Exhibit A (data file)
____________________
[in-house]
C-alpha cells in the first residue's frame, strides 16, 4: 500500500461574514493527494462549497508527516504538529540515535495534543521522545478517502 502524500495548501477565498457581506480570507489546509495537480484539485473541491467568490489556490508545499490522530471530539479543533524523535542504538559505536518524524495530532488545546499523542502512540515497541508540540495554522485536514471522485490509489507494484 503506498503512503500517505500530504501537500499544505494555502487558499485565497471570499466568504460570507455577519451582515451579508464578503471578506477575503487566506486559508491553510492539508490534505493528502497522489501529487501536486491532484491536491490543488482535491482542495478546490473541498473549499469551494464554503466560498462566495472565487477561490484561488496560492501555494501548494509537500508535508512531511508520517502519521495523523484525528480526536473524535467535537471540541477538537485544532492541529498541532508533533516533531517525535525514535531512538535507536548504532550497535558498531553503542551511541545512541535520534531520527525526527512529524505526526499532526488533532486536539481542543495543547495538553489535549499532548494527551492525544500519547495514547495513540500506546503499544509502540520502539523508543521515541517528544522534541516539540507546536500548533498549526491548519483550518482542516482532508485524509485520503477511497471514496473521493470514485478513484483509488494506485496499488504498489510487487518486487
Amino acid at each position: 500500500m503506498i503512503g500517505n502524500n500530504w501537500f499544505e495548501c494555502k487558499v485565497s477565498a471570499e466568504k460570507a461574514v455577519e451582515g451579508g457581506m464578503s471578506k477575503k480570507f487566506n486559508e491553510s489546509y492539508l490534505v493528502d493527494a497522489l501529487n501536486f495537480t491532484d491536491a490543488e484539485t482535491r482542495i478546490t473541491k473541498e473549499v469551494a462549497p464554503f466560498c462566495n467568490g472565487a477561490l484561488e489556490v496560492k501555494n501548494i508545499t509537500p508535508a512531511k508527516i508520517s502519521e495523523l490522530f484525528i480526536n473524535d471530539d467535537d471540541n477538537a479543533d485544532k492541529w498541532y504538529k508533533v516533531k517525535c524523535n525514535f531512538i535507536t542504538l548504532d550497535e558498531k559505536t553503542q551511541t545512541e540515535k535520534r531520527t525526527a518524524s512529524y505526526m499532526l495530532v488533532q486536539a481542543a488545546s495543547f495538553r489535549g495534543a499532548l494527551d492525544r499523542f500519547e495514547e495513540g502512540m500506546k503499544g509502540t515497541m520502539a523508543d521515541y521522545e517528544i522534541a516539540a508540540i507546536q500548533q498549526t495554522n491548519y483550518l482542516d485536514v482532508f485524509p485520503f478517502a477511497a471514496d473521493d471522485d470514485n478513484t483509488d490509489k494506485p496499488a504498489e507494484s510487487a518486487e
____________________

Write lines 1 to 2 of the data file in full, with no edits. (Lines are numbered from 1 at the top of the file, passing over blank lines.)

[in-house]
C-alpha cells in the first residue's frame, strides 16, 4: 500500500461574514493527494462549497508527516504538529540515535495534543521522545478517502 502524500495548501477565498457581506480570507489546509495537480484539485473541491467568490489556490508545499490522530471530539479543533524523535542504538559505536518524524495530532488545546499523542502512540515497541508540540495554522485536514471522485490509489507494484 503506498503512503500517505500530504501537500499544505494555502487558499485565497471570499466568504460570507455577519451582515451579508464578503471578506477575503487566506486559508491553510492539508490534505493528502497522489501529487501536486491532484491536491490543488482535491482542495478546490473541498473549499469551494464554503466560498462566495472565487477561490484561488496560492501555494501548494509537500508535508512531511508520517502519521495523523484525528480526536473524535467535537471540541477538537485544532492541529498541532508533533516533531517525535525514535531512538535507536548504532550497535558498531553503542551511541545512541535520534531520527525526527512529524505526526499532526488533532486536539481542543495543547495538553489535549499532548494527551492525544500519547495514547495513540500506546503499544509502540520502539523508543521515541517528544522534541516539540507546536500548533498549526491548519483550518482542516482532508485524509485520503477511497471514496473521493470514485478513484483509488494506485496499488504498489510487487518486487